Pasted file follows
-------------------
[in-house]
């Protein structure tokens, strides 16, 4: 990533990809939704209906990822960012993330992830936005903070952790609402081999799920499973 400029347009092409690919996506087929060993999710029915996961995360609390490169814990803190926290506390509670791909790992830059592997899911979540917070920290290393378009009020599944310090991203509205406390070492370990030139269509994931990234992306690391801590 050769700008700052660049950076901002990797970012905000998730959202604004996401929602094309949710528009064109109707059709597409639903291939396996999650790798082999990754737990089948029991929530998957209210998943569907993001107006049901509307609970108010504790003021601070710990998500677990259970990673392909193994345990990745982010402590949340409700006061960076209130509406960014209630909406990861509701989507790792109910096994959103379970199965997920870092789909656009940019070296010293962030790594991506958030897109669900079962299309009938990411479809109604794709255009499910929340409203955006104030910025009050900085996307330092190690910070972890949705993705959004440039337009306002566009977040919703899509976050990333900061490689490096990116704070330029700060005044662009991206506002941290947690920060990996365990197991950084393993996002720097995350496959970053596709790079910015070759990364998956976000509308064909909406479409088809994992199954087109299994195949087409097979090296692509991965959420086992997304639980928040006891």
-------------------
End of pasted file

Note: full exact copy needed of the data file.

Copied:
[in-house]
């Protein structure tokens, strides 16, 4: 990533990809939704209906990822960012993330992830936005903070952790609402081999799920499973 400029347009092409690919996506087929060993999710029915996961995360609390490169814990803190926290506390509670791909790992830059592997899911979540917070920290290393378009009020599944310090991203509205406390070492370990030139269509994931990234992306690391801590 050769700008700052660049950076901002990797970012905000998730959202604004996401929602094309949710528009064109109707059709597409639903291939396996999650790798082999990754737990089948029991929530998957209210998943569907993001107006049901509307609970108010504790003021601070710990998500677990259970990673392909193994345990990745982010402590949340409700006061960076209130509406960014209630909406990861509701989507790792109910096994959103379970199965997920870092789909656009940019070296010293962030790594991506958030897109669900079962299309009938990411479809109604794709255009499910929340409203955006104030910025009050900085996307330092190690910070972890949705993705959004440039337009306002566009977040919703899509976050990333900061490689490096990116704070330029700060005044662009991206506002941290947690920060990996365990197991950084393993996002720097995350496959970053596709790079910015070759990364998956976000509308064909909406479409088809994992199954087109299994195949087409097979090296692509991965959420086992997304639980928040006891």